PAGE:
It was still dreich in Perthshire, yesterday morning, and Rosie suggested that we went to Fife.
It sounded like a damn fine idea so we headed off to Newburgh to see the Coble boat race.
The entire town had gathered down by the waterside and there was a real air of excitement. There were lots of little stalls; crafts, old photographs of Newburgh and the people, there were lots of things for the bairns to make, lino prints, lanterns, drums and painting.
The Maid of the Tay was taking people for a trip up the river.
The last time I was on The Maid of the Tay was in 1966 when the Tay Road Bridge was opened. You can just see the bridge in the background.
A band on a lorry played good Scottish music to the crowd.
Hardy young lads took part in the salmon coble boat race up the water and against the flow. It must have been very hard going as it was a fair distance and the cobles are very heavy boats. This race has taken part since 1880 when salmon net fishermen worked the river. They were strong and excellent oarsmen.
Salmon netting came to a halt in 1996 but the tradition still carries on, rowing the 18 foot salmon coble boats.
After the excitement of the race, it was lovely to find a tranquil area where these ladies (and someone who looks like Chris Moyles, now that I look), having tea and scones whilst listening to Cole Porter on the gramophone.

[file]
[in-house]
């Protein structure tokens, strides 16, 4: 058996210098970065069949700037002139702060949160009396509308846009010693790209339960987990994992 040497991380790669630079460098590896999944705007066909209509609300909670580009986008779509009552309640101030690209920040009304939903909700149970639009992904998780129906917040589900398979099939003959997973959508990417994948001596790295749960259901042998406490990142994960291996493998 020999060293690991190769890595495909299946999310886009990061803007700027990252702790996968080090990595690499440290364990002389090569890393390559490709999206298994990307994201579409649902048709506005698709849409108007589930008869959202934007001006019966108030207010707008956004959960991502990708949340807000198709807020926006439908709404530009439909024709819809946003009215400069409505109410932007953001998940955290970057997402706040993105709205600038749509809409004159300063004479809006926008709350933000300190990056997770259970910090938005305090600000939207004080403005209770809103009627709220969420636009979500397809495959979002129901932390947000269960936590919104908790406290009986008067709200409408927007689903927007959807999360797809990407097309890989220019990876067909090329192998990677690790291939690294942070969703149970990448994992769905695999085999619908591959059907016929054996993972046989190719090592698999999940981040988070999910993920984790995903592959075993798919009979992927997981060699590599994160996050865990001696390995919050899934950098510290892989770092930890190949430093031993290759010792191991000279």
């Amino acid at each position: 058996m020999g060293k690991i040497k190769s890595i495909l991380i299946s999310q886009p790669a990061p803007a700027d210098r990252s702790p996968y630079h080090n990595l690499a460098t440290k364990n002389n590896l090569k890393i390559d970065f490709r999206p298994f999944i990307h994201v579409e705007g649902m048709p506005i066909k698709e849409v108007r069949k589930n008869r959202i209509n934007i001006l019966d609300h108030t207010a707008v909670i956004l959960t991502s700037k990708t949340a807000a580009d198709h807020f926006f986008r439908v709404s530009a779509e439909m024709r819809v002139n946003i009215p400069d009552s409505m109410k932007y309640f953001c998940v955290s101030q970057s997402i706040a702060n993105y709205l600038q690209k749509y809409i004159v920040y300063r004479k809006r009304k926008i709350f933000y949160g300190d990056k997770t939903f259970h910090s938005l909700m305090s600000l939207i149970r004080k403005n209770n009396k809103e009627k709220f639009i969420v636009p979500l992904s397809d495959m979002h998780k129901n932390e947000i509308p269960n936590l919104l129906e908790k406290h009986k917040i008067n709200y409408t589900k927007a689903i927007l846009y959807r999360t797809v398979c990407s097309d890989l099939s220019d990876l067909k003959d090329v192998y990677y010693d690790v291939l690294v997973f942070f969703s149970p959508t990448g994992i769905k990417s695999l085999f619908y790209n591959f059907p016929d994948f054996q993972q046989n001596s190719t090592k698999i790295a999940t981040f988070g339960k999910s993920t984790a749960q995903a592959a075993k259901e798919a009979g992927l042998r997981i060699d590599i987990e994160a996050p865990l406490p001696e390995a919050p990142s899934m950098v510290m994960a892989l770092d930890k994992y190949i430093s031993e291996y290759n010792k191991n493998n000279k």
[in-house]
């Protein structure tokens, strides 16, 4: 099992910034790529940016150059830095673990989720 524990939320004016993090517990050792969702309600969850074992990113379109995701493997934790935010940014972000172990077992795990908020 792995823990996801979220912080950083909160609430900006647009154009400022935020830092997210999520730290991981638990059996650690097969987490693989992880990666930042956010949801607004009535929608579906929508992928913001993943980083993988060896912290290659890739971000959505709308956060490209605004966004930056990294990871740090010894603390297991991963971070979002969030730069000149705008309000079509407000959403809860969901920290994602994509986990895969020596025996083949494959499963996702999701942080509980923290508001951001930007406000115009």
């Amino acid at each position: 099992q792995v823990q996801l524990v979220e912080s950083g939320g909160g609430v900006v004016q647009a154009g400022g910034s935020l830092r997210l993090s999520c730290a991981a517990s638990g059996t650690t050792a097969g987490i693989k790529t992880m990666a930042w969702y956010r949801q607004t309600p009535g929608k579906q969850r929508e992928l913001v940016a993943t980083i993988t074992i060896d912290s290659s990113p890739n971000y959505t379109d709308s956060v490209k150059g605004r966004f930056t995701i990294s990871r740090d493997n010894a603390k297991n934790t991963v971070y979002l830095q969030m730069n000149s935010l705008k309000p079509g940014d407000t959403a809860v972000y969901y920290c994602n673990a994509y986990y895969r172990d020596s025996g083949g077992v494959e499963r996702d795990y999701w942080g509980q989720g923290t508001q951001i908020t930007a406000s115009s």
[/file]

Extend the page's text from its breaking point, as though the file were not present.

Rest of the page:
I wish you could hear it.
The Newburgh children had made amazing lanterns, all with a marine theme.
One huge lad came in to rescue the shark he had made. He was convinced that the lanterns were all going to be set alight after the lantern procession up to the Bear.
"Why do they set light to the bear?" I asked him. I had asked a few people but the answer always seemed to be a shrug of the shoulders and a 'they just do'.
"Ah dinnae ken, they just dae but they are no getting ma shark"
I thought it was a brilliant shark and watched as he carefully liberated it.
Once all the festivities by the river ended, everyone headed up to the bear.
It is a huge bear, carved into the hill by a local farmer. How he did it is a mystery, as mysterious as the reason they set on fire.
We ask an elderly gentleman about the bear and he is the local historian. He tells us that nearby Lindores Abbey had strong links with the Earls of Warwick and the Benedictine monks. The heraldic device of the Earls of Warwick is the bear and ragged staff.
"Why is the bear lit?"
"So everyone can see it" said the gentleman.
The bear gets lit.
It is beautiful and the small fires give the bear movement almost as if it is dancing and swaying.
Everyone is thrilled.
Our little boy (quite manic after a face full of sweets despite my hissing at the Farmer, "Don't give the bairn any sweeties. You know what he goes like"....)
our sugar fuelled little boy begins to dance with the bear.
I want to dance with the bear too, such is the feeling of joy in the air.
There does not have to be a reason why the good people of Newburgh light the bear. They just do.
We wait a while and watch the fiery bear then reluctantly head home; back up the A9 and towards the rainy hills.
It was an amazing day, a sunny day in Newburgh.
We dance when we get home.